World court and the Spratlys (4)

THE delegates to the 1971 Constitutional Convention were initially at loggerheads on whether to include an article in the constitution, defining our national territory.

Delegate Voltaire Garcia (Rizal) passionately argued in plenary that our national territory was subject to international law and not for OUR municipal law (our constitution included) to UNILATERALLY define.

It is enough, Garcia stressed, that we invoke existing international law treaties (like the Treaty of Paris) when asserting our national territory – a prudent strategy that will spare Filipinos international embarrassment every time any  other nation gets minded to  ignore our claim.

“But it is precisely to shield us from the arrogance of some neighboring countries that an article defining our national territory was imperative,” Delegate Raul Roco (Camarines Sur) countered.

“Such territorial definition was necessary for the preservation of our national wealth, for national security and as a manifestation of our solidarity as a people,”  concluded Delegate Roco. (Concon session speech, February 15, 1972).

That paved the way for the eventual crafting of Article 1 of the 1973 Constitution, which read:

“The national territory comprises the Philippine Archipelago, with all the islands and waters embraced therein, and all other territories belonging to the Philippines, by historic right or legal title, including the territorial sea, the air space, the subsoil, the seabed, the insular shelves and other submarine areas over which the Philippines has sovereignty or jurisdiction. The waters around, between and connecting the islands of the archipelago, irrespective of their breadth and dimensions, form part of the internal waters of the Philippines.”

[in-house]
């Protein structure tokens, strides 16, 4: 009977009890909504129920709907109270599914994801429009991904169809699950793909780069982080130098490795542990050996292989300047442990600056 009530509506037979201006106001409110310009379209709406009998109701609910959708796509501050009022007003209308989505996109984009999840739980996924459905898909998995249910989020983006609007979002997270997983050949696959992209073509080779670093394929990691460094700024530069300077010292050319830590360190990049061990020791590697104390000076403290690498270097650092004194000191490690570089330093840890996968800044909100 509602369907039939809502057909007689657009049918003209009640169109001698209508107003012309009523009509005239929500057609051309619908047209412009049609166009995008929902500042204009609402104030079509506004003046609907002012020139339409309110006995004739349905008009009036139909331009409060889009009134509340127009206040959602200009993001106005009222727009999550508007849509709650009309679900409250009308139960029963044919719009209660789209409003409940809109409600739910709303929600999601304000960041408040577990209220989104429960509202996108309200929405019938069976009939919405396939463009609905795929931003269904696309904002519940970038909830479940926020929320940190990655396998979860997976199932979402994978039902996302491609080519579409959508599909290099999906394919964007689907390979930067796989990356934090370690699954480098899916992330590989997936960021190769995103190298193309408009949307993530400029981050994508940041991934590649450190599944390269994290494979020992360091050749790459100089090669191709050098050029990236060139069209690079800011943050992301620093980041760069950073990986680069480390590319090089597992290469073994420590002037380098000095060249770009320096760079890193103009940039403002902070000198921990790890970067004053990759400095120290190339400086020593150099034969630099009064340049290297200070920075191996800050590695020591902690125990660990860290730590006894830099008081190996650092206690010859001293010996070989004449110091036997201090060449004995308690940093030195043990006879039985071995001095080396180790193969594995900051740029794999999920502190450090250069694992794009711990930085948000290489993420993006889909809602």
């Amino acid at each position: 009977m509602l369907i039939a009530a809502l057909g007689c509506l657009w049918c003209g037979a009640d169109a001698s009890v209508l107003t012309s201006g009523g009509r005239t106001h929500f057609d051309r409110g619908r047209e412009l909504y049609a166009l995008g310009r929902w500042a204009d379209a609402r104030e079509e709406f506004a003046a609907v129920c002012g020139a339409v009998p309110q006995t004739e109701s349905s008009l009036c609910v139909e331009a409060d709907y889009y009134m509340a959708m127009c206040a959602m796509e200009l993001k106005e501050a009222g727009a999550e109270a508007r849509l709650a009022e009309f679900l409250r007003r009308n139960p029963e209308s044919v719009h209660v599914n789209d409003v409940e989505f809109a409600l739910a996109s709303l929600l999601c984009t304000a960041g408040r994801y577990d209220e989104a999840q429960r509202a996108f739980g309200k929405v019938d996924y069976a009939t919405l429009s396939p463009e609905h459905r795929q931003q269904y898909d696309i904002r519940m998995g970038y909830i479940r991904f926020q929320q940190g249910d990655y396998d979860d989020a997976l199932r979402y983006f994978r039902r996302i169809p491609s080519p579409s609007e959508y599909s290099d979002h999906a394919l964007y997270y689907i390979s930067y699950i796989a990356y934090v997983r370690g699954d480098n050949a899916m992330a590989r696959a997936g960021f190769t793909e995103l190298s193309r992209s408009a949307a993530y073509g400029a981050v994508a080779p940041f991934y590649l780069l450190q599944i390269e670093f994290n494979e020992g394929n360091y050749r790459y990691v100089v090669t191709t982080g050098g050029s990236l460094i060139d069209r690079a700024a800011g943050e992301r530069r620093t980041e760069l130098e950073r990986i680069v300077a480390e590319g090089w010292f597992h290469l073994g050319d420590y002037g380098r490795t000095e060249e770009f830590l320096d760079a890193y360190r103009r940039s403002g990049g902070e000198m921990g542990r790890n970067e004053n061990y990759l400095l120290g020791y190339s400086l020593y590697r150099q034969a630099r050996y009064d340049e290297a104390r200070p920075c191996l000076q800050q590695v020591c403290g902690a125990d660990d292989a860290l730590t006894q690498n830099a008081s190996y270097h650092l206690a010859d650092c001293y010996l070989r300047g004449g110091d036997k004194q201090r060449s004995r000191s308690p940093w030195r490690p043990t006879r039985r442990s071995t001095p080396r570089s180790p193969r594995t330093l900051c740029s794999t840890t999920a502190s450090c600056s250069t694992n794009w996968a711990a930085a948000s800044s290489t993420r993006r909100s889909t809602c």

Actually, our concept of an “archipelago” as early as then was not new.
We already unilaterally adopted the same with the signing into law on June 17, 1961 of R.A. No. 3046.

Actually, our concept of an “archipelago” as early as then was not new.
We already unilaterally adopted the same with the signing into law on June 17, 1961 of R.A. No. 3046.

We transplanted it in the 1973 Constitution, hoping it would gain international acceptance since a  Convention on the Law of the Sea was about to be held in that same year. (To be continued)

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